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ISONAS Global VP of Sales Robert Lydic highlights importance of IP open platforms for access control

The access control market has begun to slowly move towards an ONVIF profile
IP hardware is enabling customers to break free from proprietary security systems,
to embrace the system integration available on open platforms

Proprietary, closed systems are the bane of security. Yet they still exist. Robert (Rob) G. Lydic, Global Vice President of Sales for ISONAS, Boulder, Colorado, addresses the importance of open platforms in access control and what it means to systems integration in this exclusive Q&A.

Trends in access control technology What's occurring with regards to trends in access control technology?

Robert Lydic: Access control is growing at a rate greater than video surveillance, intrusion and fire systems. Most industry analysts forecast the access control industry to grow from a market of $6.24 billion to $8.3 billion by 2018. However, within those numbers, there is a different story. The industry is undergoing the same transformation to IP technologies that the video surveillance world underwent for the last five years. IP access control is forecast to grow at a rate of 34 percent for the next six years, and at ISONAS we are realising rates even higher at this time. Most access control systems have historically trapped the end user into only using their products with limited interface abilities and made it painful to escape their proprietary world. Customers see that the move to IP allows them more options and frees them from proprietary restrictions. Why is it important for installers to have a solution that ultimately removes their dependence on hardware?

Robert Lydic: We believe strongly in the power of choice and open platforms while maintaining strong security. We believe that the proprietary panel-based access control systems that have a high product cost and installation time do not benefit the integrator, or the end user. Ultimately, the customer has a limited budget to spend on access control. Due to the traditional cost model of panel-based systems, both the integrator and the end users are making decisions not to deploy access control on the numbers of doors that they wish to have.

IP access control solutions allow for greater integrations to other systems and can increase scopes of work for contractors to grow their businesses

IP hardware enables customers to free themselves from that costly proposition. They can use less expensive structured wiring infrastructures, utilise PoE and deploy more doors less expensively. Contractors can then procure more work and spread the risk of labour, materials and any unknowns over a wider scope. At the same time, the IP access control solution allows for greater integrations to other systems and can increase scopes of work for contractors to grow their businesses.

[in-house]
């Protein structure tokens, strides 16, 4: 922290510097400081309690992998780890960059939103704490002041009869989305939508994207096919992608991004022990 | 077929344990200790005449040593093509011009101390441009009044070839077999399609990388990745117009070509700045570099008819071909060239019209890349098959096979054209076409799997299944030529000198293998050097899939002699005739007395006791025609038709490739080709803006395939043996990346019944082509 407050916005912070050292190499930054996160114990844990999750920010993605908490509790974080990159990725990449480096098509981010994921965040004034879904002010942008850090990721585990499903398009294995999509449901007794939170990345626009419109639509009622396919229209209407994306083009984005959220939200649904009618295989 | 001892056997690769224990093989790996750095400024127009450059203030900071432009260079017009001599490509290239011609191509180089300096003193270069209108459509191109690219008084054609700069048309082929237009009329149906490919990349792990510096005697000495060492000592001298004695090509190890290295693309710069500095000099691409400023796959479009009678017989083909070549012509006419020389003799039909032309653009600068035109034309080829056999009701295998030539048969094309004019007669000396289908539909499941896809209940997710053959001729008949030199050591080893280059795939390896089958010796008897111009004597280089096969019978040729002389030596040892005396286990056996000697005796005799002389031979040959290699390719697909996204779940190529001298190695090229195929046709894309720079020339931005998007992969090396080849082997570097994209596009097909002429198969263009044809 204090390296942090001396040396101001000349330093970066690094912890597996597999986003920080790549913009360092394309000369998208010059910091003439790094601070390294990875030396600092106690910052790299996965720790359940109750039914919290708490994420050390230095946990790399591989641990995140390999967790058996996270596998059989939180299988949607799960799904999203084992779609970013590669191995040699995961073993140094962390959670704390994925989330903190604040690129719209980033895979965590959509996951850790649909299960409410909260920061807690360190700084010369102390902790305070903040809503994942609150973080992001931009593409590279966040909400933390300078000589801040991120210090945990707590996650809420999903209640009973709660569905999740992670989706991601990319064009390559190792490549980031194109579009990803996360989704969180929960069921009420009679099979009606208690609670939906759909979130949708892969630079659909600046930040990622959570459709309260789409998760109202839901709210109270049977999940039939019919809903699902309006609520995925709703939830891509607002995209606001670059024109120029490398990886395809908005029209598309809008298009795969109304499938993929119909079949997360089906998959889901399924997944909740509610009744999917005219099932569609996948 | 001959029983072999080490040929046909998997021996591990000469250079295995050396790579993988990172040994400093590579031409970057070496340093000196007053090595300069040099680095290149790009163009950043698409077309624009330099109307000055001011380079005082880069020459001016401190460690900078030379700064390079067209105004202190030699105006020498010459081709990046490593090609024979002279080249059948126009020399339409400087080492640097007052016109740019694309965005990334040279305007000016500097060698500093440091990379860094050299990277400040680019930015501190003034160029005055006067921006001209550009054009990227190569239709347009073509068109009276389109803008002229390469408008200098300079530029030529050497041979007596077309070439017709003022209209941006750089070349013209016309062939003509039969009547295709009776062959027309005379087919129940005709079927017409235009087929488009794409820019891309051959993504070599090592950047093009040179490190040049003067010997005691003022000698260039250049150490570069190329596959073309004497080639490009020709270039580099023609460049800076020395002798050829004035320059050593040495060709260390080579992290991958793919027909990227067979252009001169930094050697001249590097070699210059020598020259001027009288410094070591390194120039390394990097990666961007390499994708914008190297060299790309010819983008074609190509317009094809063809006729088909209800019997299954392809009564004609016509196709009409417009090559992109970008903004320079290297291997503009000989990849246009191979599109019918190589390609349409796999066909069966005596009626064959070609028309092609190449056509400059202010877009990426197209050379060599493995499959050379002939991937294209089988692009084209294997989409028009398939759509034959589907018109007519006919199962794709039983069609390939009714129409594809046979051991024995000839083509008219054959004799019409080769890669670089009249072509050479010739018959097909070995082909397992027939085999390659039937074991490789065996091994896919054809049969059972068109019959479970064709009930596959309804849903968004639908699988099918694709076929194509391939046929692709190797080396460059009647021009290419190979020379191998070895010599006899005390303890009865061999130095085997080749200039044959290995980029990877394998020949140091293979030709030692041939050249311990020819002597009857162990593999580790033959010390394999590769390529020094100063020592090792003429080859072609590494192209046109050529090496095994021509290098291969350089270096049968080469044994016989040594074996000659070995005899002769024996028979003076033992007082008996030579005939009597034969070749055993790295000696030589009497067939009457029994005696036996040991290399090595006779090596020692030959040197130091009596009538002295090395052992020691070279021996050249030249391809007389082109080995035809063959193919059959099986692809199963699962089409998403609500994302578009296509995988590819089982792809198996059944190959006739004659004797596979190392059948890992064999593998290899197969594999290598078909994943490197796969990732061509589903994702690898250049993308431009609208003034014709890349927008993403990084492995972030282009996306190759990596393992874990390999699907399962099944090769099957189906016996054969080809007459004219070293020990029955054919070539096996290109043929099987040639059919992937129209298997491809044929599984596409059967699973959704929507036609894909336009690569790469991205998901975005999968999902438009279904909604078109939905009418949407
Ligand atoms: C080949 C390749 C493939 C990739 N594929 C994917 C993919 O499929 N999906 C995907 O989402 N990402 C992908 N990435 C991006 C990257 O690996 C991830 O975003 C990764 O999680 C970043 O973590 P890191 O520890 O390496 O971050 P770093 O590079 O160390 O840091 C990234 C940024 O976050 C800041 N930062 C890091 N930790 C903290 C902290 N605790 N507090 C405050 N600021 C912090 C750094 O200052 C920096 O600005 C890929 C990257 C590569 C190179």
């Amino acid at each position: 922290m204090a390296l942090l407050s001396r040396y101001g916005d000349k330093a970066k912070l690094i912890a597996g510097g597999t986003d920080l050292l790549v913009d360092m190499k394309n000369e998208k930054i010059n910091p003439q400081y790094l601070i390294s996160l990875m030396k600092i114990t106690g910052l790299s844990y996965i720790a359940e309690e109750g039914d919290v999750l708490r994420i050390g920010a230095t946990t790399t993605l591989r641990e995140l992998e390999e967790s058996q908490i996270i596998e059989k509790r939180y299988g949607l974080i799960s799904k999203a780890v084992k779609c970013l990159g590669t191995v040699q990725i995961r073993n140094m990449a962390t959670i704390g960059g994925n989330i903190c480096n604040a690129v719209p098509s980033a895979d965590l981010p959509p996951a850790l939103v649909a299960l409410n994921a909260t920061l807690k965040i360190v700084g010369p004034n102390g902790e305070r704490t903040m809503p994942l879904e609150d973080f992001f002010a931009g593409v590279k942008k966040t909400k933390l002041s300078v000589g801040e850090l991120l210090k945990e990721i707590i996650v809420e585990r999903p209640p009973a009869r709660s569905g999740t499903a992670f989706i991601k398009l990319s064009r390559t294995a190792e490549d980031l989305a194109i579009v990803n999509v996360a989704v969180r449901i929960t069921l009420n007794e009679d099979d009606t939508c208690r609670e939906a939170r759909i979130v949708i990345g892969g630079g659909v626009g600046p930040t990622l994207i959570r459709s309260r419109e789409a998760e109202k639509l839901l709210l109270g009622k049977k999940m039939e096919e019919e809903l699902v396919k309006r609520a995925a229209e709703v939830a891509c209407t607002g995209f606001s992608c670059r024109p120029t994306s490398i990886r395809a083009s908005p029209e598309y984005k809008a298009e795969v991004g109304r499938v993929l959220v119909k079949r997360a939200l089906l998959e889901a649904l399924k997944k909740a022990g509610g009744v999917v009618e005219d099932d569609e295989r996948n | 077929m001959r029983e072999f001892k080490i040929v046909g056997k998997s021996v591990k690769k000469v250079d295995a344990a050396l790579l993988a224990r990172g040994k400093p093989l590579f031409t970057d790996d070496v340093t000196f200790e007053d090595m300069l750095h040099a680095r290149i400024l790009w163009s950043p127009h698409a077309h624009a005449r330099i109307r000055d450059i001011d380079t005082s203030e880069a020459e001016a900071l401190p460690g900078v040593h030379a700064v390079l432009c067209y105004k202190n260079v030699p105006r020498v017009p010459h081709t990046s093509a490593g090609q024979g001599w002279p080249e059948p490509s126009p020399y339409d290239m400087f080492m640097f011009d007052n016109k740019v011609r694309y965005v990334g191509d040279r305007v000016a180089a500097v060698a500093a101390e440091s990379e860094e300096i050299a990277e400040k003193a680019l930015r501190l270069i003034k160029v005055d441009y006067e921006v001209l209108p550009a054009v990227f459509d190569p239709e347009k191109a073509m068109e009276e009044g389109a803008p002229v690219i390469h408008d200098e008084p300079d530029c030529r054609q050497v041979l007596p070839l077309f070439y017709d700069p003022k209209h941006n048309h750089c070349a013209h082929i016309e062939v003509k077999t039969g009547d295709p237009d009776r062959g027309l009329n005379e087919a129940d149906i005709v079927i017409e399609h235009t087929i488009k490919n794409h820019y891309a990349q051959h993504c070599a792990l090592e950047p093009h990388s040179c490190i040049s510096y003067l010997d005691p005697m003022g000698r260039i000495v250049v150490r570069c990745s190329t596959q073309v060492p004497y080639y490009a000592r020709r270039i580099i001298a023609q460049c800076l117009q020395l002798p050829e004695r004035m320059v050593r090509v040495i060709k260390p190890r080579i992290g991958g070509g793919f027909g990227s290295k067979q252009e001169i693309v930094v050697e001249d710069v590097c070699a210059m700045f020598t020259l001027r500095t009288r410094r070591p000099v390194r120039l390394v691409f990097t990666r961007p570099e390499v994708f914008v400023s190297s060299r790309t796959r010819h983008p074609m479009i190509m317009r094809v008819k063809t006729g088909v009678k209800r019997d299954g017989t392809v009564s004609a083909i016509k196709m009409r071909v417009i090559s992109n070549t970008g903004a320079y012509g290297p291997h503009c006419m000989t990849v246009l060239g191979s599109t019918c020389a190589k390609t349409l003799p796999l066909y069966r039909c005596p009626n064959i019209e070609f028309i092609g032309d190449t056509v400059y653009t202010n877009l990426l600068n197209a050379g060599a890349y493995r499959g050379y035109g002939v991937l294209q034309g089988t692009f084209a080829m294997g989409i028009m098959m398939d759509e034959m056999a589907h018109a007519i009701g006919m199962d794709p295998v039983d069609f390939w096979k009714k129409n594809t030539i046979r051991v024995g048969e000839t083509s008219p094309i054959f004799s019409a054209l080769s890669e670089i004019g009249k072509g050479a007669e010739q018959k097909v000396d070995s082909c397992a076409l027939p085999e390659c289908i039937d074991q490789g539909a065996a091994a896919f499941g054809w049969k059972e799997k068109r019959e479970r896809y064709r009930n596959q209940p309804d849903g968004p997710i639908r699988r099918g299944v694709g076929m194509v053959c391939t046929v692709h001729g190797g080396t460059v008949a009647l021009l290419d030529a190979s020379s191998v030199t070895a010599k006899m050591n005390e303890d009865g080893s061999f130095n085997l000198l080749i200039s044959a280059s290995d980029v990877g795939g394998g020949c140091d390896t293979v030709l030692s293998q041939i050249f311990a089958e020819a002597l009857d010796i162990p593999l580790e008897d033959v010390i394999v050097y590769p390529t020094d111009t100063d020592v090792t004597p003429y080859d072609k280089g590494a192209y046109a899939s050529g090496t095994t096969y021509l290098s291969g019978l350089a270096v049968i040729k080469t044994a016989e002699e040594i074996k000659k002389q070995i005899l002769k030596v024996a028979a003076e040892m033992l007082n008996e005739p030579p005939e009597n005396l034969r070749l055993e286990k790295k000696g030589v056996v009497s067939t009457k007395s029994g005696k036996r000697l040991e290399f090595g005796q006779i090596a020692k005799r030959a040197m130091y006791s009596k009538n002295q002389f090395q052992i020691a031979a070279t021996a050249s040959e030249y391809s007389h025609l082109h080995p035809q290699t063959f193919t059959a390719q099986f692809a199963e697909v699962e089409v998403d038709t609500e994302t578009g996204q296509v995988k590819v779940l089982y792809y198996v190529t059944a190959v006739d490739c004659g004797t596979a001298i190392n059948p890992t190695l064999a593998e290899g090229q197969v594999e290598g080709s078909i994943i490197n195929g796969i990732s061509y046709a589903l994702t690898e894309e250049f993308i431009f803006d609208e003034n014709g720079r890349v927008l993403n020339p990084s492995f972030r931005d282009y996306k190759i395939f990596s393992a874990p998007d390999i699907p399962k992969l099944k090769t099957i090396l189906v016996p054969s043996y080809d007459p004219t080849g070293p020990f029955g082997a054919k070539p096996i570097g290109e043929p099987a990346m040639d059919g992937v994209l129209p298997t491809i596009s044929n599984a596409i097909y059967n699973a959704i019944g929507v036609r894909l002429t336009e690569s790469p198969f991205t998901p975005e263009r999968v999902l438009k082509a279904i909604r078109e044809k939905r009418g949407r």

Embracing ONVIF profile Why is it taking the security industry in general so long to adopt open platforms?

Robert Lydic: This is a really interesting question, one riddled in technology, politics and finance. There is a strong reality of technology and ideology of how to make people safe using security products. As a result, manufacturers created software and hardware solutions that are aimed at proliferating their ideology of safety within a proprietary system. For the manufacturer it ensures that all of their products work ideally to provide a fully functional system, while at the same time ensuring profitability and margins when a customer chooses their solution. It can be a win/win situation for the customer and the manufacturer; however, it can have significant downsides as well.

Today’s world of open systems creates an opportunity for the choice of “best of breed” products. This applies to both hardware and software and has great upsides and downsides to the consumer. The positives for the customer are that the individual products tend to be more advanced and offer newer unique features that solve unique problems in addition to allowing open comparison to other products and therefore driving down costs. You can see this in the IP video space where the ONVIF standard was developed, was slow to be adopted and today is being used by many camera and VMS manufacturers. This has been a win for consumers on product choice, price, and interoperability; however, it has created some technical “holes” in safety and security of the systems. The access control market has begun to slowly move towards an ONVIF profile; however, it has been very slow to develop due to the points of view already discussed as well as the reality that access control is strong physical security and is even more conservative. At ISONAS, we strongly believe in open platforms and feel that we can thrive in an open platform world, while providing strong physical security. We have an open API, encourage other manufacturers to incorporate our products into their open and proprietary systems and today have several manufacturers using our hardware on their software platforms. We see this proliferating rapidly in 2016 and beyond.

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